Pic: Pride in London / Lauren Anderson
Despite the assumption that acceptance is high in Britain, a majority of British LGBT people still feel the need to lie about their identity.
This was revealed in new research based on a survey of more than 1,000 LGBT people released ahead of Pride in London on Saturday.
It found that 74% of LGBT respondents are not always comfortable being open about their sexuality or gender identity.
The research also discovered that people who are LGBT are six times less likely to hold a partner’s hand in public than the rest of the population.
LGBT respondents said they were five times more likely to have been bullied at work because of their gender.
“Great progress has been made in the name of LGBT equality in recent years, but these figures show the striking reason why Pride is still as important as ever,” said Chair of Pride in London, Michael Salter-Church.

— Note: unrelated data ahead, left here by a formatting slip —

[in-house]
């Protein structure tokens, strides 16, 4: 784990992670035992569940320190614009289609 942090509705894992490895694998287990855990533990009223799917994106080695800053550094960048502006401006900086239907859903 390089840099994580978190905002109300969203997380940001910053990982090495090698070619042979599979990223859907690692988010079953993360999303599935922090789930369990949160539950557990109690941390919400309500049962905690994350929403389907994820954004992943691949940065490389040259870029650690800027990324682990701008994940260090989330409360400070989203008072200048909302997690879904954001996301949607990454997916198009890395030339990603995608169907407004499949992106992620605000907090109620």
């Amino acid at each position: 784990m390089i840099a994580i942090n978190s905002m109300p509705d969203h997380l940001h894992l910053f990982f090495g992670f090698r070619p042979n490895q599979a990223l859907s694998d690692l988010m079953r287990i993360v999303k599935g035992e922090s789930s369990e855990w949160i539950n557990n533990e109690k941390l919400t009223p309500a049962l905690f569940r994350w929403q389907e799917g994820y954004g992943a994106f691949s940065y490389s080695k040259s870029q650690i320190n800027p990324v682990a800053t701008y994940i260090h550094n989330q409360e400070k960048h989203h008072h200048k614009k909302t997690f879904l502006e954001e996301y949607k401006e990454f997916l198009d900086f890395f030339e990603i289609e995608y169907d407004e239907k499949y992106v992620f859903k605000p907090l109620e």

The survey also found that being out at work was one of the most challenging steps to take. While 75% of LGBT respondents were out to all their friends, only 50% were out to all their colleagues.
“People in Britain who are LGBT still face the need to filter their true selves, and hide affection to their loved ones,” said Salter-Church.
Pride in London culminates with Saturday’s street parade, which is followed by free festivities and performances in Trafalgar Square. This year’s theme is #NoFilter, “letting people live their lives as they want to”.